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November 27, 2014

'Crisp jog': Shaw says officials around the country adapting mechanics to pace offenses

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Posted: Wednesday, July 16, 2014 10:22 am

HOOVER --- SEC coordinator of officials Steve Shaw said “a healthy debate” over the pace of play needs to happen. For now, officials around the country have made point of emphasis in getting their mechanics consistent in handling pace offenses.

To that end, conference coordinators of officials got together over the summer and established a ‘crisp jog’ between plays.

“The rule today says, when the ball is ready, the offense can snap it,” Shaw said Wednesday, during his SEC Media Days addreess. “So here is what we’re telling nationally to all our officials. … What we’re saying is when the play is dead, the umpire or the person spotting the ball, you will not walk, and you will not sprint.  We’re calling it a ‘crisp jog.’

“We’re trying to get all of our umpires on the same page on a crisp jog.” 

A healthy debate occurred during the offseason when NCAA rules makers, with an assistant from Alabama coach Nick Saban and Arkansas’ Bret Bielema, proposed a rule where offenses could not snap before 10 seconds had elapsed on the play clock.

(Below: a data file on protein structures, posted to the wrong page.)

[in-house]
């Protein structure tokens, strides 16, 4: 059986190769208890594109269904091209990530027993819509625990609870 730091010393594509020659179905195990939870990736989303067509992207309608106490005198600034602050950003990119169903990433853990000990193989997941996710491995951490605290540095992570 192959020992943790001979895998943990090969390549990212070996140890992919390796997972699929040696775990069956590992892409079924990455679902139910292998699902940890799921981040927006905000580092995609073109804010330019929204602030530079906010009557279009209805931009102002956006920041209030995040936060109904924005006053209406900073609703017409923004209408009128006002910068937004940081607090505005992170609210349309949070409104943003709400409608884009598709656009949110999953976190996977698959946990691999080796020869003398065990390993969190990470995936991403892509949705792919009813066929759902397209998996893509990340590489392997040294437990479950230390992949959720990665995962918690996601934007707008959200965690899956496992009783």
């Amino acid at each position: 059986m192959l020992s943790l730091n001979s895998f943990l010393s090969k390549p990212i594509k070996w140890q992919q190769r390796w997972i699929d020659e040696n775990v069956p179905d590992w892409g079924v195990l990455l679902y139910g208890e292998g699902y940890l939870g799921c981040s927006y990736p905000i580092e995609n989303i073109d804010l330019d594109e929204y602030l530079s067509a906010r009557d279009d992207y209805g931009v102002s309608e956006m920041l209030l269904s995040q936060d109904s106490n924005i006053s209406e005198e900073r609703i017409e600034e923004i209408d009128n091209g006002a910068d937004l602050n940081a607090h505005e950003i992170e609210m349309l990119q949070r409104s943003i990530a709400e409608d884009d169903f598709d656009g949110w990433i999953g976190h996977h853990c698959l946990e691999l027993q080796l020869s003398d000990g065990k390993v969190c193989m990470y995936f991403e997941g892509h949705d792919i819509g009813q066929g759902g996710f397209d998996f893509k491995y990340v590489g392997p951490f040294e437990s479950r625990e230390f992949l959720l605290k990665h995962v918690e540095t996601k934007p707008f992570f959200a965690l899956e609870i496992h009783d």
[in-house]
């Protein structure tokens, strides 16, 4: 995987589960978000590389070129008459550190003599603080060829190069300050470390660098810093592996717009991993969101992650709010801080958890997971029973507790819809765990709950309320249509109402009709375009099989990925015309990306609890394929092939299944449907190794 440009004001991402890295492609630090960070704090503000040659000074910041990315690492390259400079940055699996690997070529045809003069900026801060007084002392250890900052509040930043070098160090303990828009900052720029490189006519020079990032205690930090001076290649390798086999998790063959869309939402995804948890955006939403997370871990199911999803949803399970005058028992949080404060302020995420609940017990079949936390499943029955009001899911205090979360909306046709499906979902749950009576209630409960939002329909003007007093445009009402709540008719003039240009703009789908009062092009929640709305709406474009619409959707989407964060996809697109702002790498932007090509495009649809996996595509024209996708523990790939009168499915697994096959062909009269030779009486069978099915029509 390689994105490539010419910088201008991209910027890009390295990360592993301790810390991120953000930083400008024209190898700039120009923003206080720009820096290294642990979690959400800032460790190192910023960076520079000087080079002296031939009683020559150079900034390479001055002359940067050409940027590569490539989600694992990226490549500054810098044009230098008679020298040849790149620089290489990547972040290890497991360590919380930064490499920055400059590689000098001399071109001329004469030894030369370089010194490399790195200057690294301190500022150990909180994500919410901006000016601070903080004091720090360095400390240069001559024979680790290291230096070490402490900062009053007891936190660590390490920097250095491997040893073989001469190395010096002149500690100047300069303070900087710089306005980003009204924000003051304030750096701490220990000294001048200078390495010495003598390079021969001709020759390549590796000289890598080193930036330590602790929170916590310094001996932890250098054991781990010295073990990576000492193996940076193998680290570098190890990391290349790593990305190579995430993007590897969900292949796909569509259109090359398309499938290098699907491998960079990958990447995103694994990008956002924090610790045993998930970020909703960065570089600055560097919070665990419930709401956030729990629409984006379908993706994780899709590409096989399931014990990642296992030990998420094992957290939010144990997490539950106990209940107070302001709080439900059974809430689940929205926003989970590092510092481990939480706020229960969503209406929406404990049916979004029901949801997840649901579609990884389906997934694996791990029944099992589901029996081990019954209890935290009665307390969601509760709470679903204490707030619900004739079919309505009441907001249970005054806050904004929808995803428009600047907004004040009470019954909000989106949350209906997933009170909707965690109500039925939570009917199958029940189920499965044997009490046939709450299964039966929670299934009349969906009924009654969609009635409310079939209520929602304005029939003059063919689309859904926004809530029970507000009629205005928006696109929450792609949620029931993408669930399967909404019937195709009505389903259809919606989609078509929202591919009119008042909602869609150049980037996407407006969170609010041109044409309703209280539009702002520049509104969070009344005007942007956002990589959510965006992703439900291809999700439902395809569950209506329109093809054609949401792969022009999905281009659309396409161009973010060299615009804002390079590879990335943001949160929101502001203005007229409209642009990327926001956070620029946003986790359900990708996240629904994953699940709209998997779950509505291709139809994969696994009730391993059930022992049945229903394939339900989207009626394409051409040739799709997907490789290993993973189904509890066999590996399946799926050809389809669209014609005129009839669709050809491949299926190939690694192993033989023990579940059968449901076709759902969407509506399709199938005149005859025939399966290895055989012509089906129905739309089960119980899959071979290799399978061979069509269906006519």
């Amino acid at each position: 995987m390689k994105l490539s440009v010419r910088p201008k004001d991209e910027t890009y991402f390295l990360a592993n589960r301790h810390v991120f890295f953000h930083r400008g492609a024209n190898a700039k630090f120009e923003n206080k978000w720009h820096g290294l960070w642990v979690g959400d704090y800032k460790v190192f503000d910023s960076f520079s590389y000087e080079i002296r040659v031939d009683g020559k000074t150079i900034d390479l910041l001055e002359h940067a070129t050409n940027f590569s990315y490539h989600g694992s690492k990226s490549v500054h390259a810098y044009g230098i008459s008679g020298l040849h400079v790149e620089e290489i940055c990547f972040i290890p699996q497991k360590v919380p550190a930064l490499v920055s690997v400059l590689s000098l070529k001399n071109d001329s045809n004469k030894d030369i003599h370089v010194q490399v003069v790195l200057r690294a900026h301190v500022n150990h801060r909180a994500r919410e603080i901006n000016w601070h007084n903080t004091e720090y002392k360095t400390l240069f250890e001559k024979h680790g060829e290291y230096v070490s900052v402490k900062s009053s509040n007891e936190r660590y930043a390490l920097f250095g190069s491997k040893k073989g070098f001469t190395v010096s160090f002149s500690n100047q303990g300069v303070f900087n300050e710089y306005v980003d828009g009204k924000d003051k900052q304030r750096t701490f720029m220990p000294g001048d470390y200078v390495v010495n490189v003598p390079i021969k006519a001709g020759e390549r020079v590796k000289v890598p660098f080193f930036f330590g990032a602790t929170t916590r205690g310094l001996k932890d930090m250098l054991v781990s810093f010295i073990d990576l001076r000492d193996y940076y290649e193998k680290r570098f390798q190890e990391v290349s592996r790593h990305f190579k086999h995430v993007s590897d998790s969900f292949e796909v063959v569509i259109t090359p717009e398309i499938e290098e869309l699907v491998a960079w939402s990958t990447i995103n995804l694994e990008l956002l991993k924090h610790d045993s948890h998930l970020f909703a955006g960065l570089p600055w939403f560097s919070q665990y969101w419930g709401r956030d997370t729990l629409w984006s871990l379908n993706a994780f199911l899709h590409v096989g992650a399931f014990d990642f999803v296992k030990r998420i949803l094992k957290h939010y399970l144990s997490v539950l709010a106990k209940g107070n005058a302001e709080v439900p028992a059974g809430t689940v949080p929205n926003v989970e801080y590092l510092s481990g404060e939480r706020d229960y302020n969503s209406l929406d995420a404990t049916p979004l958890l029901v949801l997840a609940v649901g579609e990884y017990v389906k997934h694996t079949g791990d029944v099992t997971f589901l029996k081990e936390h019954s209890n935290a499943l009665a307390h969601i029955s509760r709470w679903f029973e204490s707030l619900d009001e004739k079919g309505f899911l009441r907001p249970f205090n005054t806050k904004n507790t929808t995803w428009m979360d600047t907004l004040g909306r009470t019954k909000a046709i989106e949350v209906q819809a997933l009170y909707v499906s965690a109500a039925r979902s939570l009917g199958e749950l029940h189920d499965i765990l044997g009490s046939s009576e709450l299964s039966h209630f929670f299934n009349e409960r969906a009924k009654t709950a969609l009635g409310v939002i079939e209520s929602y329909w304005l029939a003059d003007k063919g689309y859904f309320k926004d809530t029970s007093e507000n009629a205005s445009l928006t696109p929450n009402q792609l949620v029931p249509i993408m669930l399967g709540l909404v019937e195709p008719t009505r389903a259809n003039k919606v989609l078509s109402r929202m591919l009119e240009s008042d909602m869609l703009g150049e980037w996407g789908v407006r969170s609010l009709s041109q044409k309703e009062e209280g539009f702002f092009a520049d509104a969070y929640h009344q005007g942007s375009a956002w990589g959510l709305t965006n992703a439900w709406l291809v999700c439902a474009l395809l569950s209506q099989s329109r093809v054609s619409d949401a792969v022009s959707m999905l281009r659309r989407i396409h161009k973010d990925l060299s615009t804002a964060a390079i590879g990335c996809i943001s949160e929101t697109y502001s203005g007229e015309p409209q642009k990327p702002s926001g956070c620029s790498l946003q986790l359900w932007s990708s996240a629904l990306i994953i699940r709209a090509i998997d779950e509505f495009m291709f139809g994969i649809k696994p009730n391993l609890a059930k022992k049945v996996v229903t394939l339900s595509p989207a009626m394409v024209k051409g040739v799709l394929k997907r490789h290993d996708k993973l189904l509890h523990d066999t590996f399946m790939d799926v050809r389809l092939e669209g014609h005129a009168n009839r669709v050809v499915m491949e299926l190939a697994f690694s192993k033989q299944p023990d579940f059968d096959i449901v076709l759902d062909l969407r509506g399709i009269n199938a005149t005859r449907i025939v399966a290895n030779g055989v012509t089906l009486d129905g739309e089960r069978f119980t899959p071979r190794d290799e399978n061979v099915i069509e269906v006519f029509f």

Proponents couched it as a player-safety matter, which is required for a major rules change in the off year of a two-year rules cycle.

Coaches who run pace offenses around college football --- and there lots of them --- made noise and got the rule tabled.

For the time being, conference coordinators are looking at ways to improve their handling of pace offenses.

In a somewhat related change, the SEC will experiment with one crew having an eighth official all season. The eighth official on that crew will be the “center judge” and will spot the ball and interact with the referee on substitutions.

Shaw the eighth official is about officiating better, in particular getting the presnap routine right.

OTHER RULE CHANGES: There were off-year player-safety tweaks. They are as follows:

-- In a wording change to the targeting foul, no player shall target and initiate to make “forcible” contact. Also, if video overturns a targeting foul --- and targeting is the only foul on the play --- there will be no 15-yard penalty. Other judgment calls on the play, like roughing the passer, will not be reviewed.

-- When a player is in a passing posture, no unabated rusher can hit him at the knee or below. There’s no foul if a player is blocked into the quarterback.

-- Intentional grounding from the end zone is now reviewable.

-- Catch or recovery of a loose ball is reviewable.

-- A player has to establish himself inbounds before jumping to make a catch, not just land inbounds.

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